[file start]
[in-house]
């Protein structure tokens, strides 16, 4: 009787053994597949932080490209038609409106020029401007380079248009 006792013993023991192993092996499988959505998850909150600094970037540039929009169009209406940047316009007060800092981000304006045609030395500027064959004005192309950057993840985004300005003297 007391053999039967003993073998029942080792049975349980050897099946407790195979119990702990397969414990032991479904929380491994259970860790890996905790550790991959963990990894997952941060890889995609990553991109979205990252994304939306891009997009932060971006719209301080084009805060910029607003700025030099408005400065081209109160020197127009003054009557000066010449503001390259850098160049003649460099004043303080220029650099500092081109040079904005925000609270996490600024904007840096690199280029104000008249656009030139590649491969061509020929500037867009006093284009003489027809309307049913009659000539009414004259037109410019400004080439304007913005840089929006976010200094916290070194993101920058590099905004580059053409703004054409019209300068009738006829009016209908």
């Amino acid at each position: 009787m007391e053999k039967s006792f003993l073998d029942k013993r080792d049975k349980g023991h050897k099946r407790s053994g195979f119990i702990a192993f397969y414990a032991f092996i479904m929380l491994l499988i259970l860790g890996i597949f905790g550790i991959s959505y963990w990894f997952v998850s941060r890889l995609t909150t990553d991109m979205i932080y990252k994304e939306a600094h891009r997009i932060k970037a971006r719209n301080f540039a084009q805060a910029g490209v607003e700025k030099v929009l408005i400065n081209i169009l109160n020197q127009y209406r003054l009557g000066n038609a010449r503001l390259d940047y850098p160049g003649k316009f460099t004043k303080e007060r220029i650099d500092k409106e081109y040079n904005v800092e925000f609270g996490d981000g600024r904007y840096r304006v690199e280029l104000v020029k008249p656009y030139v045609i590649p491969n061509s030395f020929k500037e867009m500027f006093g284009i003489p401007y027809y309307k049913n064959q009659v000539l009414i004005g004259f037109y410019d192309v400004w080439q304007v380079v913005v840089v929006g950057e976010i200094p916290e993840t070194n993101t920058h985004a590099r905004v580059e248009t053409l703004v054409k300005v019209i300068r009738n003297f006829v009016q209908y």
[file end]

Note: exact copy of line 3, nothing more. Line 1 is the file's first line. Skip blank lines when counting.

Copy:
């Amino acid at each position: 009787m007391e053999k039967s006792f003993l073998d029942k013993r080792d049975k349980g023991h050897k099946r407790s053994g195979f119990i702990a192993f397969y414990a032991f092996i479904m929380l491994l499988i259970l860790g890996i597949f905790g550790i991959s959505y963990w990894f997952v998850s941060r890889l995609t909150t990553d991109m979205i932080y990252k994304e939306a600094h891009r997009i932060k970037a971006r719209n301080f540039a084009q805060a910029g490209v607003e700025k030099v929009l408005i400065n081209i169009l109160n020197q127009y209406r003054l009557g000066n038609a010449r503001l390259d940047y850098p160049g003649k316009f460099t004043k303080e007060r220029i650099d500092k409106e081109y040079n904005v800092e925000f609270g996490d981000g600024r904007y840096r304006v690199e280029l104000v020029k008249p656009y030139v045609i590649p491969n061509s030395f020929k500037e867009m500027f006093g284009i003489p401007y027809y309307k049913n064959q009659v000539l009414i004005g004259f037109y410019d192309v400004w080439q304007v380079v913005v840089v929006g950057e976010i200094p916290e993840t070194n993101t920058h985004a590099r905004v580059e248009t053409l703004v054409k300005v019209i300068r009738n003297f006829v009016q209908y």